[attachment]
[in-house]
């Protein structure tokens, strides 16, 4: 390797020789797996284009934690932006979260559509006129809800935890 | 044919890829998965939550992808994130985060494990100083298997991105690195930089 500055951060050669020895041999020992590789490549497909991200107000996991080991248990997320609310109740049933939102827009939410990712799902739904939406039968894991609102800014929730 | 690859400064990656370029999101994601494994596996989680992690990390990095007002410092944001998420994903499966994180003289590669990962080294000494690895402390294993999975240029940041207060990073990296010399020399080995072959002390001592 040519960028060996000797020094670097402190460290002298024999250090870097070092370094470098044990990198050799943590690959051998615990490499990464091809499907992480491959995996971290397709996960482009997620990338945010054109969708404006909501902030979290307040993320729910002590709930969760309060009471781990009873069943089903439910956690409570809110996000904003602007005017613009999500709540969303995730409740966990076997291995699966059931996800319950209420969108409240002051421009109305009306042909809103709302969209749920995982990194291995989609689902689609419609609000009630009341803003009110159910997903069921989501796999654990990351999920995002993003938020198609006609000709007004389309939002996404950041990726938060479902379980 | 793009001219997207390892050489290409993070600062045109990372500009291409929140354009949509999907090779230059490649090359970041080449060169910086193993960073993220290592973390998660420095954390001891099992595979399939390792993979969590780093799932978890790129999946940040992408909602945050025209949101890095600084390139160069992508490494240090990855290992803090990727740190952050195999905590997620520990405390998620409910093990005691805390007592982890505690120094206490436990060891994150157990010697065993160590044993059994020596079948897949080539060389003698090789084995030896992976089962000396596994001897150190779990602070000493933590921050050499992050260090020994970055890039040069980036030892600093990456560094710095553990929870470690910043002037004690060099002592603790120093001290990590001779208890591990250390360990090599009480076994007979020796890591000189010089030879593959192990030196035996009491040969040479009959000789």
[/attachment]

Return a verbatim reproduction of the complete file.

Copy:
[in-house]
């Protein structure tokens, strides 16, 4: 390797020789797996284009934690932006979260559509006129809800935890 | 044919890829998965939550992808994130985060494990100083298997991105690195930089 500055951060050669020895041999020992590789490549497909991200107000996991080991248990997320609310109740049933939102827009939410990712799902739904939406039968894991609102800014929730 | 690859400064990656370029999101994601494994596996989680992690990390990095007002410092944001998420994903499966994180003289590669990962080294000494690895402390294993999975240029940041207060990073990296010399020399080995072959002390001592 040519960028060996000797020094670097402190460290002298024999250090870097070092370094470098044990990198050799943590690959051998615990490499990464091809499907992480491959995996971290397709996960482009997620990338945010054109969708404006909501902030979290307040993320729910002590709930969760309060009471781990009873069943089903439910956690409570809110996000904003602007005017613009999500709540969303995730409740966990076997291995699966059931996800319950209420969108409240002051421009109305009306042909809103709302969209749920995982990194291995989609689902689609419609609000009630009341803003009110159910997903069921989501796999654990990351999920995002993003938020198609006609000709007004389309939002996404950041990726938060479902379980 | 793009001219997207390892050489290409993070600062045109990372500009291409929140354009949509999907090779230059490649090359970041080449060169910086193993960073993220290592973390998660420095954390001891099992595979399939390792993979969590780093799932978890790129999946940040992408909602945050025209949101890095600084390139160069992508490494240090990855290992803090990727740190952050195999905590997620520990405390998620409910093990005691805390007592982890505690120094206490436990060891994150157990010697065993160590044993059994020596079948897949080539060389003698090789084995030896992976089962000396596994001897150190779990602070000493933590921050050499992050260090020994970055890039040069980036030892600093990456560094710095553990929870470690910043002037004690060099002592603790120093001290990590001779208890591990250390360990090599009480076994007979020796890591000189010089030879593959192990030196035996009491040969040479009959000789």